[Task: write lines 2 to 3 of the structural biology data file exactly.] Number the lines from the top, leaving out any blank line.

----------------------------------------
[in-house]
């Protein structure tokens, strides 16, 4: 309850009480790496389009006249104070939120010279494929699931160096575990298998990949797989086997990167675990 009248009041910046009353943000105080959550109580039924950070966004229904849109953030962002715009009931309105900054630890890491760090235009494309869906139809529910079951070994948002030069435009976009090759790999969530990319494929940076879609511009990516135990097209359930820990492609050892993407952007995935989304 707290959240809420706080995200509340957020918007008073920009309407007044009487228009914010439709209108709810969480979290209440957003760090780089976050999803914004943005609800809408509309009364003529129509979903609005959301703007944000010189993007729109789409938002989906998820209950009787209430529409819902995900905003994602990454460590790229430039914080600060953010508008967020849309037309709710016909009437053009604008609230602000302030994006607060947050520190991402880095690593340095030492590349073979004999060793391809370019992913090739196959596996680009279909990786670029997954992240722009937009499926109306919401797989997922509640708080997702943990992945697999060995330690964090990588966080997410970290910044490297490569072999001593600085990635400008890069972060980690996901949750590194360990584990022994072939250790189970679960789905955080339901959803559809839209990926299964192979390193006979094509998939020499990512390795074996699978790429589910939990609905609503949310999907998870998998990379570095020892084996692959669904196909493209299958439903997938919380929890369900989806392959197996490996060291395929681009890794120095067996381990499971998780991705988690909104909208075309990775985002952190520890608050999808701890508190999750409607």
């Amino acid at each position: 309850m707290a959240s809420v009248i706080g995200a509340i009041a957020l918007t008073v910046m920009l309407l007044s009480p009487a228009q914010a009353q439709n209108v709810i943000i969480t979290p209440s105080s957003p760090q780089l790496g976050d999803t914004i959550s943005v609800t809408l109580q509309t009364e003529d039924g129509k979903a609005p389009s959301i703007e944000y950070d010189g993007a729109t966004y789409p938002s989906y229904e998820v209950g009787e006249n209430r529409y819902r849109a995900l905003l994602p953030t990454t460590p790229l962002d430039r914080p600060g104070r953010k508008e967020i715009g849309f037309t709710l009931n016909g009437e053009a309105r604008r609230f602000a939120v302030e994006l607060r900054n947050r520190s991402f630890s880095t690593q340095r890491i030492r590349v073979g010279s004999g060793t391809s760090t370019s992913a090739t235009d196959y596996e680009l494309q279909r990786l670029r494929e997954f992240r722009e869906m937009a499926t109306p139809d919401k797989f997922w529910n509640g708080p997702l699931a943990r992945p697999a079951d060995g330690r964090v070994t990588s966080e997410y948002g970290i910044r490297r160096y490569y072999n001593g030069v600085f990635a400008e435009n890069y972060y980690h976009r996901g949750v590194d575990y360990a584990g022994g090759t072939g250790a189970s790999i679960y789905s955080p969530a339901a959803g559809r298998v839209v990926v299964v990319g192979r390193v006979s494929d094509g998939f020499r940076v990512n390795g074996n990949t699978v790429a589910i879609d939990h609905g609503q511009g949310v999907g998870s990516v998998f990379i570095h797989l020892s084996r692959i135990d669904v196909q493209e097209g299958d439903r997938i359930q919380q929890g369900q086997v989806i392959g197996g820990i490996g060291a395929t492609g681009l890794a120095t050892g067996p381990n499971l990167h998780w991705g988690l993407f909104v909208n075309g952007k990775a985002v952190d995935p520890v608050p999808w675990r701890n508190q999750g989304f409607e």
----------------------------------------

């Protein structure tokens, strides 16, 4: 309850009480790496389009006249104070939120010279494929699931160096575990298998990949797989086997990167675990 009248009041910046009353943000105080959550109580039924950070966004229904849109953030962002715009009931309105900054630890890491760090235009494309869906139809529910079951070994948002030069435009976009090759790999969530990319494929940076879609511009990516135990097209359930820990492609050892993407952007995935989304 707290959240809420706080995200509340957020918007008073920009309407007044009487228009914010439709209108709810969480979290209440957003760090780089976050999803914004943005609800809408509309009364003529129509979903609005959301703007944000010189993007729109789409938002989906998820209950009787209430529409819902995900905003994602990454460590790229430039914080600060953010508008967020849309037309709710016909009437053009604008609230602000302030994006607060947050520190991402880095690593340095030492590349073979004999060793391809370019992913090739196959596996680009279909990786670029997954992240722009937009499926109306919401797989997922509640708080997702943990992945697999060995330690964090990588966080997410970290910044490297490569072999001593600085990635400008890069972060980690996901949750590194360990584990022994072939250790189970679960789905955080339901959803559809839209990926299964192979390193006979094509998939020499990512390795074996699978790429589910939990609905609503949310999907998870998998990379570095020892084996692959669904196909493209299958439903997938919380929890369900989806392959197996490996060291395929681009890794120095067996381990499971998780991705988690909104909208075309990775985002952190520890608050999808701890508190999750409607």
């Amino acid at each position: 309850m707290a959240s809420v009248i706080g995200a509340i009041a957020l918007t008073v910046m920009l309407l007044s009480p009487a228009q914010a009353q439709n209108v709810i943000i969480t979290p209440s105080s957003p760090q780089l790496g976050d999803t914004i959550s943005v609800t809408l109580q509309t009364e003529d039924g129509k979903a609005p389009s959301i703007e944000y950070d010189g993007a729109t966004y789409p938002s989906y229904e998820v209950g009787e006249n209430r529409y819902r849109a995900l905003l994602p953030t990454t460590p790229l962002d430039r914080p600060g104070r953010k508008e967020i715009g849309f037309t709710l009931n016909g009437e053009a309105r604008r609230f602000a939120v302030e994006l607060r900054n947050r520190s991402f630890s880095t690593q340095r890491i030492r590349v073979g010279s004999g060793t391809s760090t370019s992913a090739t235009d196959y596996e680009l494309q279909r990786l670029r494929e997954f992240r722009e869906m937009a499926t109306p139809d919401k797989f997922w529910n509640g708080p997702l699931a943990r992945p697999a079951d060995g330690r964090v070994t990588s966080e997410y948002g970290i910044r490297r160096y490569y072999n001593g030069v600085f990635a400008e435009n890069y972060y980690h976009r996901g949750v590194d575990y360990a584990g022994g090759t072939g250790a189970s790999i679960y789905s955080p969530a339901a959803g559809r298998v839209v990926v299964v990319g192979r390193v006979s494929d094509g998939f020499r940076v990512n390795g074996n990949t699978v790429a589910i879609d939990h609905g609503q511009g949310v999907g998870s990516v998998f990379i570095h797989l020892s084996r692959i135990d669904v196909q493209e097209g299958d439903r997938i359930q919380q929890g369900q086997v989806i392959g197996g820990i490996g060291a395929t492609g681009l890794a120095t050892g067996p381990n499971l990167h998780w991705g988690l993407f909104v909208n075309g952007k990775a985002v952190d995935p520890v608050p999808w675990r701890n508190q999750g989304f409607e």